Malta. The aircraft deviated from track in bad weather and at 0300
crashed 5 km east of Ras el Akba or 4 km south of Ain Amara, near
Guelma, Algeria. N2818 had been seen descending through cloud with
landing lights on and engines throttled back. As the ground came
into view, the engines were opened up, but the bomber crashed into a
knoll situated between two large hills and exploded. It is not
known if N2818 was seeking to make an emergency landing or simply
trying to establish its position. All six crew members were buried at
Guelma, but later reinterred at the Bone War Cemetery, Algeria
(Kimberley being buried in plot II D.10). Bone is on the
Mediterranean coastline in eastern Algeria, about 40 km from the border
with Tunisia. At the time N2818 crashed, Algeria was under Vichy French
control, so it is presumed the crash was observed by Vichy French
personnel. A photo of Kimberley appears in the The Weekly News on 5
June 1940 and 7 May 1941. The full crew were as follows:
Plt Off KIMBERLEY, Gilbert Theodore 391359 RNZAF (Pilot)
Sgt WILLIAMS, Herbert Llewellyn 969577 RAFVR (Obs)
Sgt FAIRLAMB, Robert Whyman 945584 RAFVR (WOpAG)
Sgt McCRACKEN, Robert Cameron 652274 RAF (WOpAG)
Sgt WATTS, Walter Alexander 401449 RNZAF (AG)
Sgt ALLEN, Keith Ruthven 1150195 RAFVR (Pilot)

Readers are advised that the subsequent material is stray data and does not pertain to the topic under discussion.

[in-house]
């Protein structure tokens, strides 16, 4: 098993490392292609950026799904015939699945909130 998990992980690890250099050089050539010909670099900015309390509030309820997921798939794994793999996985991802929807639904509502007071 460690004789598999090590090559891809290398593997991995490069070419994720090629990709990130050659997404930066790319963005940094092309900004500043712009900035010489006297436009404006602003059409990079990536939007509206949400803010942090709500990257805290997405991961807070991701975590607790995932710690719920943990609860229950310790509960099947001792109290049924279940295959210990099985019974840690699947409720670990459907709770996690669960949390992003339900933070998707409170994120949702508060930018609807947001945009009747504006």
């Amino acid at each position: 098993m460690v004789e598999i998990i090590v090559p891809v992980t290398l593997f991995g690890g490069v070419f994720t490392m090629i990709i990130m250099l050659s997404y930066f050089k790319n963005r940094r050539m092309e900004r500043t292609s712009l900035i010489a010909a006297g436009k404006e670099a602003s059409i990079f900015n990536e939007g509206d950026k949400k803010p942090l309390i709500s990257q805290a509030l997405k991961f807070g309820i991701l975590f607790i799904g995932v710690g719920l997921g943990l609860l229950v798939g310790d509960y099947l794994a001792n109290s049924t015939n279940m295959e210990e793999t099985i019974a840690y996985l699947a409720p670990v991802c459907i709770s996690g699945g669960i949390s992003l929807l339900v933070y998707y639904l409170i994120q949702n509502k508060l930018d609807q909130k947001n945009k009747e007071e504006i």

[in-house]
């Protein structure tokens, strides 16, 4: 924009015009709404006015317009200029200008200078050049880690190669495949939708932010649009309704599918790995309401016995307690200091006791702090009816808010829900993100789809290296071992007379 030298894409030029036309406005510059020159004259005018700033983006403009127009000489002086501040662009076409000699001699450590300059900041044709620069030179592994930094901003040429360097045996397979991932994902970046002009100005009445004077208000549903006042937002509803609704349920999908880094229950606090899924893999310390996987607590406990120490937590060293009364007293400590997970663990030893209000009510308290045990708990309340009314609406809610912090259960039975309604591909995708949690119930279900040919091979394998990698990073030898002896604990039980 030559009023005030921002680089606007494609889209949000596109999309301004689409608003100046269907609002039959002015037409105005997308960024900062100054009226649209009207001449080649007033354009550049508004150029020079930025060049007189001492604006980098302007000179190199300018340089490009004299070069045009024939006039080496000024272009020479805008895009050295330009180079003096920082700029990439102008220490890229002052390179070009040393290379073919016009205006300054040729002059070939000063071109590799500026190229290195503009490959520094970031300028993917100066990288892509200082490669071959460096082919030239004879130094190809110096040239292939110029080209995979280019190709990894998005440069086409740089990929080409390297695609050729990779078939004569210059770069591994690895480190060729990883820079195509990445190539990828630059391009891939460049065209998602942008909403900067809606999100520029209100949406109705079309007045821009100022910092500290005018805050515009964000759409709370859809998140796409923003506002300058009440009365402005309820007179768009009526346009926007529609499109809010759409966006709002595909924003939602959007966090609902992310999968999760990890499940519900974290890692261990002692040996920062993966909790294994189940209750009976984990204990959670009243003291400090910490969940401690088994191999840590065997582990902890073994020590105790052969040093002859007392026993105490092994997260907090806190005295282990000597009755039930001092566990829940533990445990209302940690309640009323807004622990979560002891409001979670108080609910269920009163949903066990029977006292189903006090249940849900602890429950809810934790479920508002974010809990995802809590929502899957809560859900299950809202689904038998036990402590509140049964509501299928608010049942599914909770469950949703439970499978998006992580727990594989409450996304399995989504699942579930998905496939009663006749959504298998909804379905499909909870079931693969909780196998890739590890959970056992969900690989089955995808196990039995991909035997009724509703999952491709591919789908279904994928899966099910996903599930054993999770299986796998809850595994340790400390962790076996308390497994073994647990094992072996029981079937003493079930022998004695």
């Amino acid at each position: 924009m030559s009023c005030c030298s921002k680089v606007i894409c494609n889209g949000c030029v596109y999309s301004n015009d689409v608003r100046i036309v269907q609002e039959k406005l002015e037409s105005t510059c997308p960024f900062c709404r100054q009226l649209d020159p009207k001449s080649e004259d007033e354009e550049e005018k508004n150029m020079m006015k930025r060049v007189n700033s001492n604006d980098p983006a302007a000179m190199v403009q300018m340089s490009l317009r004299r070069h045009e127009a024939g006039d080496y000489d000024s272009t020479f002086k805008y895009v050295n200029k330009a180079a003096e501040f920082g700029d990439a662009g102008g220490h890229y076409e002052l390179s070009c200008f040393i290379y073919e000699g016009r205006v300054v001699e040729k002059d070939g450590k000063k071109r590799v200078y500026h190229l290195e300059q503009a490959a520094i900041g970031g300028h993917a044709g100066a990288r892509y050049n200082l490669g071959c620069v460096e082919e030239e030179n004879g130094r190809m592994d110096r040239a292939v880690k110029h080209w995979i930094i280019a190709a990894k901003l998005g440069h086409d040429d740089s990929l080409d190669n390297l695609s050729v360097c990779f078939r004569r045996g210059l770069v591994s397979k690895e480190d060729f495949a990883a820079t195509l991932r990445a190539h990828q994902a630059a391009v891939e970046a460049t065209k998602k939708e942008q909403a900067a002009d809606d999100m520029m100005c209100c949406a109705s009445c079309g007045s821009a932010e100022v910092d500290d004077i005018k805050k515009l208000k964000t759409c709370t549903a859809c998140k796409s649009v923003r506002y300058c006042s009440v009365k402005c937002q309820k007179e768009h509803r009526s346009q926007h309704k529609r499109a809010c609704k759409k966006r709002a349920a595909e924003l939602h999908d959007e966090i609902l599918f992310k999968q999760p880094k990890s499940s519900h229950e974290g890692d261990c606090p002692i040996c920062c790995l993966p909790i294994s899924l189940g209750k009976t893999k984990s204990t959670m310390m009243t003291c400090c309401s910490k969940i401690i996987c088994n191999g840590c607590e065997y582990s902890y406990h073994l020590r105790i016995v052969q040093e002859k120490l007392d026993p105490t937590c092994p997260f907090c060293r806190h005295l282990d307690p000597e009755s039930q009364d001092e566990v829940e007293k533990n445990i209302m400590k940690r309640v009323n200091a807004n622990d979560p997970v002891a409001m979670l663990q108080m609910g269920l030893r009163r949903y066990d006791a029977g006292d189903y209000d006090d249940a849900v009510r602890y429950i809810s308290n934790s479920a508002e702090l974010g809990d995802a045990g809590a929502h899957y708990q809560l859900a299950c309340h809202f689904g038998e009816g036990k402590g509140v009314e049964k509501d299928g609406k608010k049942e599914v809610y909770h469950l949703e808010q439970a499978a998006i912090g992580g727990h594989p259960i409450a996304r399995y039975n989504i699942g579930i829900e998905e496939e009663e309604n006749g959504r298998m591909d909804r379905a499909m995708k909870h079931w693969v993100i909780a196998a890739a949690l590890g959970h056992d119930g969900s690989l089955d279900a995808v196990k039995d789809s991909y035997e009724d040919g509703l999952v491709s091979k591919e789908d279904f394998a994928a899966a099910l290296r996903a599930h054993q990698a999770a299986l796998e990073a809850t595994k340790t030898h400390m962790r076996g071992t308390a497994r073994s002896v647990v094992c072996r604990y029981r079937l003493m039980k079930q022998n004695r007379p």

The cross is without ribbon or case and has not been cleaned. On the rear is “NZ391359 P/O G. T. KIMBERLEY” with the letter “R” and STIRLING.
By a remarkable coincidence, a year earlier, I had bought the Memorial Cross for Sgt W A Watts (see above), the Air Gunner who died in the same crash that took the life of Kimberley. Both crosses were bought through the New Zealand website Trade Me. In the 18 months I had been looking for RNZAF items on Trade Me, I had only seen three RNZAF memorial crosses for sale. The fact that two of these (both of which I bought) were for aircrew from the same aircraft was an amazing coincidence.
Ref. No. 1185. MEMORIAL CROSS FOR F/O A. N.
SAWARD. Flying Officer Albert Norman Saward (NZ4213297)
was killed on 15 January 1945 while flying an RNZAF Corsair as part of
rescue attempt of Frank Keefe from Simpson Harbour near Rabaul, which
was the Japanese stronghold on the island of New Britain. Keefe had
been shot down by flak when dropping bombs on the Toboi Wharf. Saward
and six other Corsair pilots
crashed or went missing while returning through a tropical storm to
American Medals Issued to
Personnel Serving in the RNZAF